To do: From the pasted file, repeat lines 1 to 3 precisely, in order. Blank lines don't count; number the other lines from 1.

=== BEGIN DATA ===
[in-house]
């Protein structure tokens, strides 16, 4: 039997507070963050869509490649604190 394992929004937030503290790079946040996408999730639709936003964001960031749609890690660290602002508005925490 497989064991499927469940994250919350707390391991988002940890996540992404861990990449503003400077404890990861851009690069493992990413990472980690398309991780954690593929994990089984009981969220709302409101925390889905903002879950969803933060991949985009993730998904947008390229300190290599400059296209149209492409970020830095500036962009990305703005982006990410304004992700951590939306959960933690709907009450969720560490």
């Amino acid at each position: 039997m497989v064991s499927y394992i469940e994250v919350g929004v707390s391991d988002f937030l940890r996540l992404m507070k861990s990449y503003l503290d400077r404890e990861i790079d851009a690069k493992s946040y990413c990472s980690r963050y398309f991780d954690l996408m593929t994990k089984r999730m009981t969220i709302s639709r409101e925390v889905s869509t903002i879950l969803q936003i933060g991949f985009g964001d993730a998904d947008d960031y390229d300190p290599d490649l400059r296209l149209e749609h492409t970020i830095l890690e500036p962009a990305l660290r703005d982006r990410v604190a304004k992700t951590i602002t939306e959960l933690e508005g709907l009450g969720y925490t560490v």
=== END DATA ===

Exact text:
[in-house]
């Protein structure tokens, strides 16, 4: 039997507070963050869509490649604190 394992929004937030503290790079946040996408999730639709936003964001960031749609890690660290602002508005925490 497989064991499927469940994250919350707390391991988002940890996540992404861990990449503003400077404890990861851009690069493992990413990472980690398309991780954690593929994990089984009981969220709302409101925390889905903002879950969803933060991949985009993730998904947008390229300190290599400059296209149209492409970020830095500036962009990305703005982006990410304004992700951590939306959960933690709907009450969720560490």
């Amino acid at each position: 039997m497989v064991s499927y394992i469940e994250v919350g929004v707390s391991d988002f937030l940890r996540l992404m507070k861990s990449y503003l503290d400077r404890e990861i790079d851009a690069k493992s946040y990413c990472s980690r963050y398309f991780d954690l996408m593929t994990k089984r999730m009981t969220i709302s639709r409101e925390v889905s869509t903002i879950l969803q936003i933060g991949f985009g964001d993730a998904d947008d960031y390229d300190p290599d490649l400059r296209l149209e749609h492409t970020i830095l890690e500036p962009a990305l660290r703005d982006r990410v604190a304004k992700t951590i602002t939306e959960l933690e508005g709907l009450g969720y925490t560490v």